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Norwich Heart, Heritage Economic & Regeneration Trust


Step back in time and appear in film at the ‘grand finale’ of HEART’s Digital Heritage screening at The Forum this Saturday.

Wednesday, 8th February 2012

Start the half term holidays with a trip to The Forum in Norwich this Saturday for the final chance to make the most of the 3 weeks of Digital Heritage activities that have been on offer. Norwich HEART’s (Heritage Economic and Regeneration Trust) Digital Heritage Project is bringing archive film alive for just one more day on Saturday 11 February with fun activities for all generations. 

Visitors to The Forum can sit and relax in Fusion and enjoy watching a wide selection of fascinating archive films of both East Anglia and Upper Normandy on the big screen, get interactive with HistOracle’s gesture controlled technology or enjoy the unique chance to star in their own archive film and really get a feel of what it was like to live in the 1930’s – 1960’s.

Using the very latest digital technology, the green screen promises to provide hours of fun for all the family and visitors are invited to come along and dress up, interact and feature in fascinating archive films of the last century. Their archive film screen début, if they wish, will be recorded at the event so they can see the results online at a later date.

The green screen was a huge success in The Forum on Saturday 4 February and many families came along to star in their very own archive film.  Some took a trip back in time and appeared in films of Great Yarmouth’s beach in the 1920's, finishing a hard day's work in 1935 at the Colman Works and had a go at training to do their bit for King and Country by joining up with the Home Guard in King's Lynn. 

Visitors can also have a go at keeping fit and boxing at a Youth Club in 1948, join the football crowds on the River End terraces of Carrow Road in 1949 or get on the dance floor and join in with some 1960s dancing in Ipswich. 

The University of East Anglia’s and HEART’s state of the art gesture controlled technology project called ‘HistOracle’ is also at The Forum on Saturday - an exciting opportunity to view archive film of the Norwich 12 buildings by just a wave of your hand.  And come along and enjoy a visual feast of archive films from across East Anglia and Upper Normandy in the Fusion gallery. Films are screening all day between now and Saturday 10am - 5pm and are free of charge.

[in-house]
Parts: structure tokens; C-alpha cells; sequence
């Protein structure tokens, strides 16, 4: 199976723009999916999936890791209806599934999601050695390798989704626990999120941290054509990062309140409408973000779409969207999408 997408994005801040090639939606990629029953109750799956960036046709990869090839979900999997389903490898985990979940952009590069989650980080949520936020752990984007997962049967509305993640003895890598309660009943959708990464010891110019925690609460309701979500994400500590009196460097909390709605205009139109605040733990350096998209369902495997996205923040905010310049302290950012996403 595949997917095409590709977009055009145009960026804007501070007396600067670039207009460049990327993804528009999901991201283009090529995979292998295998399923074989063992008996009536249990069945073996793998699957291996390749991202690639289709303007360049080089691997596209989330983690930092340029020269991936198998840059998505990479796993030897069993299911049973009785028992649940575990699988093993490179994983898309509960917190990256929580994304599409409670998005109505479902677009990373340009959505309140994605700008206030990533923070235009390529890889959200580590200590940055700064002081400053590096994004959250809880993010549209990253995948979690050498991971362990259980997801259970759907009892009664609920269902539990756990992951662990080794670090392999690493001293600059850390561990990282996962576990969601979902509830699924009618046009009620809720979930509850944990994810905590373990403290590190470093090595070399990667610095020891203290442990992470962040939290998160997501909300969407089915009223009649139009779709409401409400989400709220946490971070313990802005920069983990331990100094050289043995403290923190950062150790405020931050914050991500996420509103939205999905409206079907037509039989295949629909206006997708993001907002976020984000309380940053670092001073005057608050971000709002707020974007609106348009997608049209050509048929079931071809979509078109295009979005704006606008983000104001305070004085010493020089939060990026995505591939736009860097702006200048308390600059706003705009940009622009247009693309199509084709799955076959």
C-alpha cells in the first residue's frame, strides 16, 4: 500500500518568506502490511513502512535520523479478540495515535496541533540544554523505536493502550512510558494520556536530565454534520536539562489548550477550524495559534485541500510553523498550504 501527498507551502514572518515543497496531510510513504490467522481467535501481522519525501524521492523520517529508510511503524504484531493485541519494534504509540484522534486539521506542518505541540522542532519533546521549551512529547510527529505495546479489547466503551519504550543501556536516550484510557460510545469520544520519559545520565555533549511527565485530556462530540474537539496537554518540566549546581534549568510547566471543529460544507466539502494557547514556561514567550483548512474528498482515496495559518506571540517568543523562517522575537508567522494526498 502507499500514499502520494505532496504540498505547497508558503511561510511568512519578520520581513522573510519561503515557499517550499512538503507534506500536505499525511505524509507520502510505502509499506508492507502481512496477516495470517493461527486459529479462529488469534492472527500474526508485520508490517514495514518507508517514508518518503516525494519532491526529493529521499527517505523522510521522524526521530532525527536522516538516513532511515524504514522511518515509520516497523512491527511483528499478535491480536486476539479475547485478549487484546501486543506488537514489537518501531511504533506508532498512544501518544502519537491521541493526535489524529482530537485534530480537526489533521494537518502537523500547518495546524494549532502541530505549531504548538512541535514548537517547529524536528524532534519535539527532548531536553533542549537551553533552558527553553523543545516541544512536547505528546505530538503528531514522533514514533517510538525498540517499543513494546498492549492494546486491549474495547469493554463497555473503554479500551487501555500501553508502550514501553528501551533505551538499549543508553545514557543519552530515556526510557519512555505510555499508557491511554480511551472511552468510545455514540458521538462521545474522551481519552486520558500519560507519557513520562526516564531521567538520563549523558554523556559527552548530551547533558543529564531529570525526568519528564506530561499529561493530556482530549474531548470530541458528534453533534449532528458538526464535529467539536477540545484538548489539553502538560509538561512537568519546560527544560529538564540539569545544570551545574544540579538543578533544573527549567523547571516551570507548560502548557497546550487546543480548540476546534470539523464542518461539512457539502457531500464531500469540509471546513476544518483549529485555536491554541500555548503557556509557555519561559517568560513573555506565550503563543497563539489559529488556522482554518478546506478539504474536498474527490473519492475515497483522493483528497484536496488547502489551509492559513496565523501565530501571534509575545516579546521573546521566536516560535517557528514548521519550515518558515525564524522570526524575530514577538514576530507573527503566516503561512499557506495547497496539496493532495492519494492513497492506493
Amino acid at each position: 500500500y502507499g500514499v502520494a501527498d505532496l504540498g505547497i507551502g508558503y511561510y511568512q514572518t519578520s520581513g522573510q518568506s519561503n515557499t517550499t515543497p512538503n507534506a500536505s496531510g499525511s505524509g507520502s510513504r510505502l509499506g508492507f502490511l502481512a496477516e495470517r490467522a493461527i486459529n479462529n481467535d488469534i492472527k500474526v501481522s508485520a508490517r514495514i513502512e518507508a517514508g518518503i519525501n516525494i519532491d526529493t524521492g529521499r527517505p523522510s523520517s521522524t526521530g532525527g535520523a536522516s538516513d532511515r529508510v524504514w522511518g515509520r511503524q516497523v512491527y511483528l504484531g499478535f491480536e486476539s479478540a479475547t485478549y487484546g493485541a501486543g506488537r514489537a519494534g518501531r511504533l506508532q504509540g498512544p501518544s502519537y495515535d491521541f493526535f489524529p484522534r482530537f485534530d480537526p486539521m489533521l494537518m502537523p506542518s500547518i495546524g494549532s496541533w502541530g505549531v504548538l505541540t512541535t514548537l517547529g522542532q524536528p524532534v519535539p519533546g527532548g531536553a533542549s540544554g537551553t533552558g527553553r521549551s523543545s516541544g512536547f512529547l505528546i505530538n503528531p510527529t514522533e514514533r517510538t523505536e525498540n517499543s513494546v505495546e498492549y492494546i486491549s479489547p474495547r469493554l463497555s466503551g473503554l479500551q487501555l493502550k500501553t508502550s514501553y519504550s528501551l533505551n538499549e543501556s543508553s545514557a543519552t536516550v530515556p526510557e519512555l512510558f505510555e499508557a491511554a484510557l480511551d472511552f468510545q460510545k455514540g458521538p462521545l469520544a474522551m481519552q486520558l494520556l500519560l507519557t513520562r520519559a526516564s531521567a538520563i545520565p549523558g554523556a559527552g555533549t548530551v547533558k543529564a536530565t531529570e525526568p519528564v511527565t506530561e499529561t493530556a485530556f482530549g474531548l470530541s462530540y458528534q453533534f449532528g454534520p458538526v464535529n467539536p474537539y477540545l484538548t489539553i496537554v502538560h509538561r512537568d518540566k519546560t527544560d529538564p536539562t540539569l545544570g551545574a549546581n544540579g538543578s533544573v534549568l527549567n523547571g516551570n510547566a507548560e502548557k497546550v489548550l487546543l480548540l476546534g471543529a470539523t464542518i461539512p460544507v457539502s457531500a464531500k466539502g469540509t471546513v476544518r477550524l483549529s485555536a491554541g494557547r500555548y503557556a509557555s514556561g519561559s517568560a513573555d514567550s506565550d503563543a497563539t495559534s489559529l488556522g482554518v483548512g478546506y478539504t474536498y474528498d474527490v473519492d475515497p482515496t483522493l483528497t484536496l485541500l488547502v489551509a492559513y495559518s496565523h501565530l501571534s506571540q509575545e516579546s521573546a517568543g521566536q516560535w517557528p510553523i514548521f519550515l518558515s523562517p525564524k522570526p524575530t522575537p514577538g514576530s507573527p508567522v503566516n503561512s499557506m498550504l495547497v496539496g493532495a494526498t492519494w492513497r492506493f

The Digital Heritage Project presents this special collection of footage which compares and contrasts the way people worked for their wages, farmed their land, cooked their food, raised their families and took their holidays on both sides of the channel.

Jane Jarvis, Digital Heritage Project manager said: “It was great to have so many come along and take part last Saturday – we all had great fun… on both sides of the screen! It’s a bonus too for participants to be able to see a recording of their starring roles and we hope the experience will make a contribution to their understanding of social history and open up discussion with family and friends about what life used to be like. There are digital heritage activities for all generations this Saturday and we hope to welcome even more people along for the final day of the exhibition. Visitors of all ages will enjoy being hands on with this new technology and it’s the last opportunity to step back in time as a film star – the project has proved a tremendous source of both education and fun!”

The archive films include: 


  • •‘The Pleasure of Leisure’ - amateur films showing how East Anglians spent their leisure time in the 1930’s-50’s